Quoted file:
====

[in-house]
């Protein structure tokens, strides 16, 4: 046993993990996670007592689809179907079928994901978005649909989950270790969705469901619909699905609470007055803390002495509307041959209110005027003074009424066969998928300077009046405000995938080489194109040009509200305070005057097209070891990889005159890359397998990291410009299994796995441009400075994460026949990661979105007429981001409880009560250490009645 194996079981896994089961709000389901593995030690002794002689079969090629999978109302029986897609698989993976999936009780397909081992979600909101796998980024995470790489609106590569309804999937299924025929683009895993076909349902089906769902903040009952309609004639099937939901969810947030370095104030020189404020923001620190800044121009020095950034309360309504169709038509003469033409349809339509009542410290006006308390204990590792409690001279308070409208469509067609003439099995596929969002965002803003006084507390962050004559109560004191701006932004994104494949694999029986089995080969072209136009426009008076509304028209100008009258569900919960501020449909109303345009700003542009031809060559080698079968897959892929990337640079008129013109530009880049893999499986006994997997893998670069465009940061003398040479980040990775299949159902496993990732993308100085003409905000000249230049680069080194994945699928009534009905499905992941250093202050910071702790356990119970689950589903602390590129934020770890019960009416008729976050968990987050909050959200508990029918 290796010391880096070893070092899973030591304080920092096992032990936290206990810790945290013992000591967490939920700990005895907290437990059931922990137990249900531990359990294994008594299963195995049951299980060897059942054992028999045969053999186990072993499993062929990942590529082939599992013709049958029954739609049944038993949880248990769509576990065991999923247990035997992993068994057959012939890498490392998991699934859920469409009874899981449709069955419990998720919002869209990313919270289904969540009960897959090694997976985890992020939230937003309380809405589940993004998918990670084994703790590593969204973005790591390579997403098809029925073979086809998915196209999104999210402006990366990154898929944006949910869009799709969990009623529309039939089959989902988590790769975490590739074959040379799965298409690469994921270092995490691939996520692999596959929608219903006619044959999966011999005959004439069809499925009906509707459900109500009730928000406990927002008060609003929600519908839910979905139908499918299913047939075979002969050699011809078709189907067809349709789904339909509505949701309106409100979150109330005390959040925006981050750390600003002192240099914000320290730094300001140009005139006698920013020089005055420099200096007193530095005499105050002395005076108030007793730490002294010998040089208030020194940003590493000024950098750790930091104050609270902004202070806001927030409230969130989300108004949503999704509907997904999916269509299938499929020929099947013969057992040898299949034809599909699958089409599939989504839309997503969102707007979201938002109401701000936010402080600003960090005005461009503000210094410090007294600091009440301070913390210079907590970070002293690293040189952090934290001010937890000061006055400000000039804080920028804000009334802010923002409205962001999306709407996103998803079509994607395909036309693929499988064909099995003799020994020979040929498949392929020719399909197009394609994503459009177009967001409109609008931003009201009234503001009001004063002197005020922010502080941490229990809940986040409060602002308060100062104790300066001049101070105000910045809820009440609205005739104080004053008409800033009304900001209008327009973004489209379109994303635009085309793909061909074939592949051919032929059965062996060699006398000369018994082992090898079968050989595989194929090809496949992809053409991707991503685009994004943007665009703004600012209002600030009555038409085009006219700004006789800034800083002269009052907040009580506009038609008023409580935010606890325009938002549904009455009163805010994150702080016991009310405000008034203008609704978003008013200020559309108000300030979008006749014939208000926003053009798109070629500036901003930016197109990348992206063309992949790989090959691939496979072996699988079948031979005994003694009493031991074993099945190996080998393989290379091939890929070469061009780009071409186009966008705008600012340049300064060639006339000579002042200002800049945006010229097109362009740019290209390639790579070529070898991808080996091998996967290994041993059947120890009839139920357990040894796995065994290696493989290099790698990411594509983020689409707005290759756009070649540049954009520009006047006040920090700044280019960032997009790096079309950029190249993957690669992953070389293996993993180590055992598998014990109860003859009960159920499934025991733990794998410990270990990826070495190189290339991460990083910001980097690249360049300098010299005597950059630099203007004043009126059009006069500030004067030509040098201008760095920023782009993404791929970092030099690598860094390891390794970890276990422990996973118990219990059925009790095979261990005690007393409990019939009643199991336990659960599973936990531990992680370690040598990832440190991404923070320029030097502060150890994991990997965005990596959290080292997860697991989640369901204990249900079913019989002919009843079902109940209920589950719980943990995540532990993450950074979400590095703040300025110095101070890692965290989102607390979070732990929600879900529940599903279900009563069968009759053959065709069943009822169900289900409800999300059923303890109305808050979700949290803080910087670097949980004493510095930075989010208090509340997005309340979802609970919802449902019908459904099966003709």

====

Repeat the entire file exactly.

[in-house]
């Protein structure tokens, strides 16, 4: 046993993990996670007592689809179907079928994901978005649909989950270790969705469901619909699905609470007055803390002495509307041959209110005027003074009424066969998928300077009046405000995938080489194109040009509200305070005057097209070891990889005159890359397998990291410009299994796995441009400075994460026949990661979105007429981001409880009560250490009645 194996079981896994089961709000389901593995030690002794002689079969090629999978109302029986897609698989993976999936009780397909081992979600909101796998980024995470790489609106590569309804999937299924025929683009895993076909349902089906769902903040009952309609004639099937939901969810947030370095104030020189404020923001620190800044121009020095950034309360309504169709038509003469033409349809339509009542410290006006308390204990590792409690001279308070409208469509067609003439099995596929969002965002803003006084507390962050004559109560004191701006932004994104494949694999029986089995080969072209136009426009008076509304028209100008009258569900919960501020449909109303345009700003542009031809060559080698079968897959892929990337640079008129013109530009880049893999499986006994997997893998670069465009940061003398040479980040990775299949159902496993990732993308100085003409905000000249230049680069080194994945699928009534009905499905992941250093202050910071702790356990119970689950589903602390590129934020770890019960009416008729976050968990987050909050959200508990029918 290796010391880096070893070092899973030591304080920092096992032990936290206990810790945290013992000591967490939920700990005895907290437990059931922990137990249900531990359990294994008594299963195995049951299980060897059942054992028999045969053999186990072993499993062929990942590529082939599992013709049958029954739609049944038993949880248990769509576990065991999923247990035997992993068994057959012939890498490392998991699934859920469409009874899981449709069955419990998720919002869209990313919270289904969540009960897959090694997976985890992020939230937003309380809405589940993004998918990670084994703790590593969204973005790591390579997403098809029925073979086809998915196209999104999210402006990366990154898929944006949910869009799709969990009623529309039939089959989902988590790769975490590739074959040379799965298409690469994921270092995490691939996520692999596959929608219903006619044959999966011999005959004439069809499925009906509707459900109500009730928000406990927002008060609003929600519908839910979905139908499918299913047939075979002969050699011809078709189907067809349709789904339909509505949701309106409100979150109330005390959040925006981050750390600003002192240099914000320290730094300001140009005139006698920013020089005055420099200096007193530095005499105050002395005076108030007793730490002294010998040089208030020194940003590493000024950098750790930091104050609270902004202070806001927030409230969130989300108004949503999704509907997904999916269509299938499929020929099947013969057992040898299949034809599909699958089409599939989504839309997503969102707007979201938002109401701000936010402080600003960090005005461009503000210094410090007294600091009440301070913390210079907590970070002293690293040189952090934290001010937890000061006055400000000039804080920028804000009334802010923002409205962001999306709407996103998803079509994607395909036309693929499988064909099995003799020994020979040929498949392929020719399909197009394609994503459009177009967001409109609008931003009201009234503001009001004063002197005020922010502080941490229990809940986040409060602002308060100062104790300066001049101070105000910045809820009440609205005739104080004053008409800033009304900001209008327009973004489209379109994303635009085309793909061909074939592949051919032929059965062996060699006398000369018994082992090898079968050989595989194929090809496949992809053409991707991503685009994004943007665009703004600012209002600030009555038409085009006219700004006789800034800083002269009052907040009580506009038609008023409580935010606890325009938002549904009455009163805010994150702080016991009310405000008034203008609704978003008013200020559309108000300030979008006749014939208000926003053009798109070629500036901003930016197109990348992206063309992949790989090959691939496979072996699988079948031979005994003694009493031991074993099945190996080998393989290379091939890929070469061009780009071409186009966008705008600012340049300064060639006339000579002042200002800049945006010229097109362009740019290209390639790579070529070898991808080996091998996967290994041993059947120890009839139920357990040894796995065994290696493989290099790698990411594509983020689409707005290759756009070649540049954009520009006047006040920090700044280019960032997009790096079309950029190249993957690669992953070389293996993993180590055992598998014990109860003859009960159920499934025991733990794998410990270990990826070495190189290339991460990083910001980097690249360049300098010299005597950059630099203007004043009126059009006069500030004067030509040098201008760095920023782009993404791929970092030099690598860094390891390794970890276990422990996973118990219990059925009790095979261990005690007393409990019939009643199991336990659960599973936990531990992680370690040598990832440190991404923070320029030097502060150890994991990997965005990596959290080292997860697991989640369901204990249900079913019989002919009843079902109940209920589950719980943990995540532990993450950074979400590095703040300025110095101070890692965290989102607390979070732990929600879900529940599903279900009563069968009759053959065709069943009822169900289900409800999300059923303890109305808050979700949290803080910087670097949980004493510095930075989010208090509340997005309340979802609970919802449902019908459904099966003709």